Our species is threatened. How will we respond?
Throughout his life, Socrates famously asked six questions: (1) What is justice? (2) What is good? (3) What is piety? (4) What is courage? (5) What is moderation? (6) What is virtue? In this short essay, I address the first question on the list, with a particular focus on the intergenerational inequity produced by climate change.
Spend a few minutes online, and you’ll be hard pressed to avoid articles claiming contemporary climate change is “normal” and therefore nothing to worry about. It’s small wonder most Americans view climate change as a distant and largely irrelevant threat, as echoed by results of a recent poll.
Contrary to polls, politicians, and many pundits, the science of climate change is clear. Anthropogenic climate change is under way, as expected from burning fossil fuels that accumulated over milennia and as predicted by naturalist and diplomat George Perkins Marsh in 1847. Nearly 50 years later, Swedish chemist and Nobelist Svante Arrhenius spelled out the dire consequences likely to result from burning fossil fuels in a refereed journal article. Then in 1990, the United Nations Advisory Group on Greenhouse Gases reported, “Beyond 1 degree C may elicit rapid, unpredictable and non-linear responses that could lead to extensive ecosystem damage.” Planetary instruments indicate Earth has warmed about 1 C since the beginning of the industrial revolution. Not surprisingly, numerous self-reinforcing feedback loops have been triggered, indicating climate change is irreversible.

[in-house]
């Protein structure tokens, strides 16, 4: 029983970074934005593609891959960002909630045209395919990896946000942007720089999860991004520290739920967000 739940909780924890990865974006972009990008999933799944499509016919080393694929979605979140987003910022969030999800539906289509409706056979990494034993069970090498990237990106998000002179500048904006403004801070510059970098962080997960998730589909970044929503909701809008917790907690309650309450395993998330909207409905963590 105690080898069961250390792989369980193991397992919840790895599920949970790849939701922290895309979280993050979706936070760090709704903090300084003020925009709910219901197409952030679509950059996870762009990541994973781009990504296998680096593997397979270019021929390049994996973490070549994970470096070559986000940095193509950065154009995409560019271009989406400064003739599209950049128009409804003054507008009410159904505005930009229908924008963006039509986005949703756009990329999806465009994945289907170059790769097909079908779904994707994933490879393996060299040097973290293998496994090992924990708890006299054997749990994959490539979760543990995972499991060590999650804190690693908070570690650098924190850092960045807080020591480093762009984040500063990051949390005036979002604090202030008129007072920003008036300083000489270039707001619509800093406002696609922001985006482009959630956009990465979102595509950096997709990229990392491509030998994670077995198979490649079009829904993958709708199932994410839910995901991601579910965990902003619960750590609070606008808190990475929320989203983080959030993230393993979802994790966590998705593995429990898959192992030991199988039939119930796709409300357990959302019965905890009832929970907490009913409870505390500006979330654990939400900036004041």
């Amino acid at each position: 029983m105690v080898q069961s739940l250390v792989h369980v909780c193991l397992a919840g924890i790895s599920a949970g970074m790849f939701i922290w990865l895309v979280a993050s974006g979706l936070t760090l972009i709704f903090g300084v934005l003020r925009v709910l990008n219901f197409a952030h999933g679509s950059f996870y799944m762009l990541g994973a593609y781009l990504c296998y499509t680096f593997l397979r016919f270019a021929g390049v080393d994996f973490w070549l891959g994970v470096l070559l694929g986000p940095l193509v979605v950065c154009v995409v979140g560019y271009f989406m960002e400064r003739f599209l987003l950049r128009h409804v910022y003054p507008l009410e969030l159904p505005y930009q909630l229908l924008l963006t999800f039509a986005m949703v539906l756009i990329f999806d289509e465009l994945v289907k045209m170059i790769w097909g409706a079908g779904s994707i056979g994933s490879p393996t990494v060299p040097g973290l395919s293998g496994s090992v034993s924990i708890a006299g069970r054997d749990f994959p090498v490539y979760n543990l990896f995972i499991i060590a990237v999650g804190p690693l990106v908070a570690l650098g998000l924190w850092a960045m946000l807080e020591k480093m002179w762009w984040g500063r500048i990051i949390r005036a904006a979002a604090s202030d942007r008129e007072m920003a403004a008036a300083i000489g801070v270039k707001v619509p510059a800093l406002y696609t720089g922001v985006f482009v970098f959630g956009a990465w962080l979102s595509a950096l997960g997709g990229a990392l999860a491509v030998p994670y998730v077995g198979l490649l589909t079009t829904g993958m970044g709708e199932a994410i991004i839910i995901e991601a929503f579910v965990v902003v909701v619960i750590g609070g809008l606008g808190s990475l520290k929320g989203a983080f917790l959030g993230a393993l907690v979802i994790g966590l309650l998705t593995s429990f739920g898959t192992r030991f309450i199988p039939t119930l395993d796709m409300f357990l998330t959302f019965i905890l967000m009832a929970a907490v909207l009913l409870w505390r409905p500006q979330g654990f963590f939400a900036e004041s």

Climate change is a social justice issue because it lies at the heart of intergenerational inequity. We take for granted the ability to survive and prosper on a climatically stable planet, while rarely contemplating the world we are leaving in our wake. Indeed, our will to live — rooted in the evolutionary drive to survive — makes us shortsighted and self-motivated (and, in the case of many of us, self-absorbed). It seems we are inherently incapable of considering, much less empathizing with, our grandchildren’s grandchildren. That’s why we are willing to bake the planet beyond the point of habitability within a very few generations. The Socratic question of justice comes to the fore when we consider the justice associated with leaving the world worse than we found it.
It seems evolution dealt us a bad hand — it gave us the big brains, but they’re not quite big enough.
Evolution drives us toward “flight or fight” — that is, to survival.
If we survive, evolution drives us to procreate: Nearly 4 billion years of evolution are screaming at us to breed. Evolution has some bad company on this one, in the form of the world’s largest religious group, and the world’s fastest-growing one.
If we clear the first two hurdles, evolution prods us to acquire material possessions. And these three outcomes of evolution — the drives to live, procreate, and accumulate possessions — are disastrous to the common good as well as for the future of our species.
When individuals are threatened, they respond. Often the response is unexpectedly heroic. Our species is threatened. How will we respond?